Quality of life, psychosocial resources and psychological strain in trans* women after gender-affirming surgery : a cross-sectional study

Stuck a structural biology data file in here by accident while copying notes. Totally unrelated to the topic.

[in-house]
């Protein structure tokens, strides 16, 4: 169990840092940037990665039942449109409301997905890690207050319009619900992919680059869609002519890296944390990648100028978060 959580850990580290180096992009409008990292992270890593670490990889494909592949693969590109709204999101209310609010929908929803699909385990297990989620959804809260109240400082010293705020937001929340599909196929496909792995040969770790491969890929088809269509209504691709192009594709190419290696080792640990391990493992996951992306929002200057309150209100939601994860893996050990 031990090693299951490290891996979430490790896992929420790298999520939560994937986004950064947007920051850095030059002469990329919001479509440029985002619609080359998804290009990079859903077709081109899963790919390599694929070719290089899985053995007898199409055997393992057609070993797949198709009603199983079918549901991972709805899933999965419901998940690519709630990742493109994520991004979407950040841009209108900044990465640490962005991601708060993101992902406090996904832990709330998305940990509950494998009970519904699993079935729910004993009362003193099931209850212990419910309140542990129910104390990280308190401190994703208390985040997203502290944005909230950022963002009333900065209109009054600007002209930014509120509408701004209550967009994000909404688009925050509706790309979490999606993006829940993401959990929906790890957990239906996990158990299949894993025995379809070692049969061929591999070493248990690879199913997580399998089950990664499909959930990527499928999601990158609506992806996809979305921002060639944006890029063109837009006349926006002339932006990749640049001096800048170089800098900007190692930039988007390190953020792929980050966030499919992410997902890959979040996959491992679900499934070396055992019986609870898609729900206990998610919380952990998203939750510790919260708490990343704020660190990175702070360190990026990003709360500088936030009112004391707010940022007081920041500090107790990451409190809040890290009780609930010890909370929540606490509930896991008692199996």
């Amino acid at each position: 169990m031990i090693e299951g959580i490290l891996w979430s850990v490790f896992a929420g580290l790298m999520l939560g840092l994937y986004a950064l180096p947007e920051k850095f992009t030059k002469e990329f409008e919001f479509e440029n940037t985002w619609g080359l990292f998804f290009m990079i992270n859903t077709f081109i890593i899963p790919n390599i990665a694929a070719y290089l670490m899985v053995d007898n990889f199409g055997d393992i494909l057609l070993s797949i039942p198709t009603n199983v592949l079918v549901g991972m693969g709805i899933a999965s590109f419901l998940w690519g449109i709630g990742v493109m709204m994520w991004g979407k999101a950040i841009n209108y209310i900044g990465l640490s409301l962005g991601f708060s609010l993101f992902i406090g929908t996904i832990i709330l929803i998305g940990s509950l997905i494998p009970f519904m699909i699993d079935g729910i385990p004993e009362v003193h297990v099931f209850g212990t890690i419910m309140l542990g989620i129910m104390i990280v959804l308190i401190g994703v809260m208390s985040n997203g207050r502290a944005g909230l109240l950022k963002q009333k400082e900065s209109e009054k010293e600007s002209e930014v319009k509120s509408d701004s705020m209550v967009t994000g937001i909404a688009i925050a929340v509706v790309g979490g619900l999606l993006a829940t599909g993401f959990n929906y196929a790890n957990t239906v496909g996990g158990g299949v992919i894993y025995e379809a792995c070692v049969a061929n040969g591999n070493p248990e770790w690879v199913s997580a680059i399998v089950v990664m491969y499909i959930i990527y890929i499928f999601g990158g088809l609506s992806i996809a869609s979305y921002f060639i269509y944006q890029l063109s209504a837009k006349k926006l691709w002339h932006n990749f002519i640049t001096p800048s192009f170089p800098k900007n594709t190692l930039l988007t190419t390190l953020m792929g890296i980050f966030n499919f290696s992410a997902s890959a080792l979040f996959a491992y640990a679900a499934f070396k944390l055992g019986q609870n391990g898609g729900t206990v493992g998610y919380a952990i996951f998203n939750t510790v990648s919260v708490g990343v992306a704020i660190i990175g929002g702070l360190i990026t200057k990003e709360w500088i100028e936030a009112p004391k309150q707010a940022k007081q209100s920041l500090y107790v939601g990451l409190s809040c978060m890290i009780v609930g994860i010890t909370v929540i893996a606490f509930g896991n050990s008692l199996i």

In trans* people the subjectively perceived gender identity does not match the biological sex assigned at birth. Many trans* people transition, i.e. they decide to adapt their physical sex characteristics with the preferred gender and to change their social gender presentation. The process of transitioning may be accompanied by severe strains. Therefore, the availability of psychosocial resources that play an important role in quality of life (QOL) and in resilience to psychological strain is of special interest. However, research systematically investigating QOL, psychosocial resources, psychological strain and their interrelations in trans* people is missing. The present study aimed to fill this gap. Using a cross-sectional design, a total of 557 male-to-female trans* persons who had received gender-affirming surgery (GAS) at the local clinic between 1995 and 2015 were contacted via mail and sent a set of questionnaires. Psychosocial resources were assessed using the Essen Resource-Inventory, the Sense of Coherence Scale and the Social Support Scale. QOL was assessed with the Short Form Health Survey and the Essen Transidentity Quality of Life-Inventory. Psychological strain was assessed using the Symptom Checklist. In total, 158 persons (42% of the contacted) participated in the present study. Trans* women in the current study showed high levels of generic physical QOL which resembled the general population, while mental QOL was reduced. Trans* specific QOL had strongly increased when comparing QOL at coming-out with QOL at the end of the transition. Physical QOL was best predicted by employment status and a short time interval since GAS. Mental and trans* specific QOL were predicted by a high availability of psychosocial resources and low levels of psychological strain. Even at the end of the transition trans* subjects showed a lower diversity of psychosocial resources and almost twofold levels of psychological strain when compared to the general population. This study reveals that QOL and psychosocial resources develop in the course of the transition and underlines the importance of gender-affirming treatment. It further emphasizes the importance of psychosocial resources for QOL. Still, deficits in resource diversity and psychological strain become obvious. This emphasizes the importance of offering specialized counseling or medical services to support personal growth and to enhance QOL and well-being in trans* people.


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